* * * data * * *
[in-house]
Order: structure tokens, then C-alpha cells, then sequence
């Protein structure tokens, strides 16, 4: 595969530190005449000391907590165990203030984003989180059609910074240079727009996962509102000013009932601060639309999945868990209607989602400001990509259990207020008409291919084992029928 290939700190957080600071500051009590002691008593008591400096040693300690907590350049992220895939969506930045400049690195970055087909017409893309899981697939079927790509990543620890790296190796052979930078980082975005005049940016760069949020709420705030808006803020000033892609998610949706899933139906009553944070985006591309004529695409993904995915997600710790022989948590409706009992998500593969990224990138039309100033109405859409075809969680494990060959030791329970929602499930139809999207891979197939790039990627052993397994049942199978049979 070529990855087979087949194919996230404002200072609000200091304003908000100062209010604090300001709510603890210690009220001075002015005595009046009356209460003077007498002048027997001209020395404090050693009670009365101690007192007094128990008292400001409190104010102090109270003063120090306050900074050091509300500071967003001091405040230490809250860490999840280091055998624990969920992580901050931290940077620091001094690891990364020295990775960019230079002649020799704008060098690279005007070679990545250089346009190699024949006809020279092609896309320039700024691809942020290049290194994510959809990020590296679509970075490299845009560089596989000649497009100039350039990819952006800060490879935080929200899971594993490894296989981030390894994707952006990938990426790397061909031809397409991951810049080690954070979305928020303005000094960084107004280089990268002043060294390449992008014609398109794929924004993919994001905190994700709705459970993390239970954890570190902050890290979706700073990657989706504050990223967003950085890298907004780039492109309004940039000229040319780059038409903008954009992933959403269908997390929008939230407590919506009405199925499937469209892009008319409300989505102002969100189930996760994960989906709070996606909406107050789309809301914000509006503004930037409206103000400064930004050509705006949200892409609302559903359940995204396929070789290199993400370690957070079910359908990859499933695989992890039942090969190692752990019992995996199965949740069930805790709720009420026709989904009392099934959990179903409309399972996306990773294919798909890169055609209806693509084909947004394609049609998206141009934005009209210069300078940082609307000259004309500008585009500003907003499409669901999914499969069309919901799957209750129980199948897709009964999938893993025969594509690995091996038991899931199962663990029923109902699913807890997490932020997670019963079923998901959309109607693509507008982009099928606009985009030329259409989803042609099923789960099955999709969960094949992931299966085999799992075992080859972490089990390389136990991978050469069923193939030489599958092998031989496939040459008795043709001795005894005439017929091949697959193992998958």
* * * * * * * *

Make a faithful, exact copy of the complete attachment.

[in-house]
Order: structure tokens, then C-alpha cells, then sequence
């Protein structure tokens, strides 16, 4: 595969530190005449000391907590165990203030984003989180059609910074240079727009996962509102000013009932601060639309999945868990209607989602400001990509259990207020008409291919084992029928 290939700190957080600071500051009590002691008593008591400096040693300690907590350049992220895939969506930045400049690195970055087909017409893309899981697939079927790509990543620890790296190796052979930078980082975005005049940016760069949020709420705030808006803020000033892609998610949706899933139906009553944070985006591309004529695409993904995915997600710790022989948590409706009992998500593969990224990138039309100033109405859409075809969680494990060959030791329970929602499930139809999207891979197939790039990627052993397994049942199978049979 070529990855087979087949194919996230404002200072609000200091304003908000100062209010604090300001709510603890210690009220001075002015005595009046009356209460003077007498002048027997001209020395404090050693009670009365101690007192007094128990008292400001409190104010102090109270003063120090306050900074050091509300500071967003001091405040230490809250860490999840280091055998624990969920992580901050931290940077620091001094690891990364020295990775960019230079002649020799704008060098690279005007070679990545250089346009190699024949006809020279092609896309320039700024691809942020290049290194994510959809990020590296679509970075490299845009560089596989000649497009100039350039990819952006800060490879935080929200899971594993490894296989981030390894994707952006990938990426790397061909031809397409991951810049080690954070979305928020303005000094960084107004280089990268002043060294390449992008014609398109794929924004993919994001905190994700709705459970993390239970954890570190902050890290979706700073990657989706504050990223967003950085890298907004780039492109309004940039000229040319780059038409903008954009992933959403269908997390929008939230407590919506009405199925499937469209892009008319409300989505102002969100189930996760994960989906709070996606909406107050789309809301914000509006503004930037409206103000400064930004050509705006949200892409609302559903359940995204396929070789290199993400370690957070079910359908990859499933695989992890039942090969190692752990019992995996199965949740069930805790709720009420026709989904009392099934959990179903409309399972996306990773294919798909890169055609209806693509084909947004394609049609998206141009934005009209210069300078940082609307000259004309500008585009500003907003499409669901999914499969069309919901799957209750129980199948897709009964999938893993025969594509690995091996038991899931199962663990029923109902699913807890997490932020997670019963079923998901959309109607693509507008982009099928606009985009030329259409989803042609099923789960099955999709969960094949992931299966085999799992075992080859972490089990390389136990991978050469069923193939030489599958092998031989496939040459008795043709001795005894005439017929091949697959193992998958």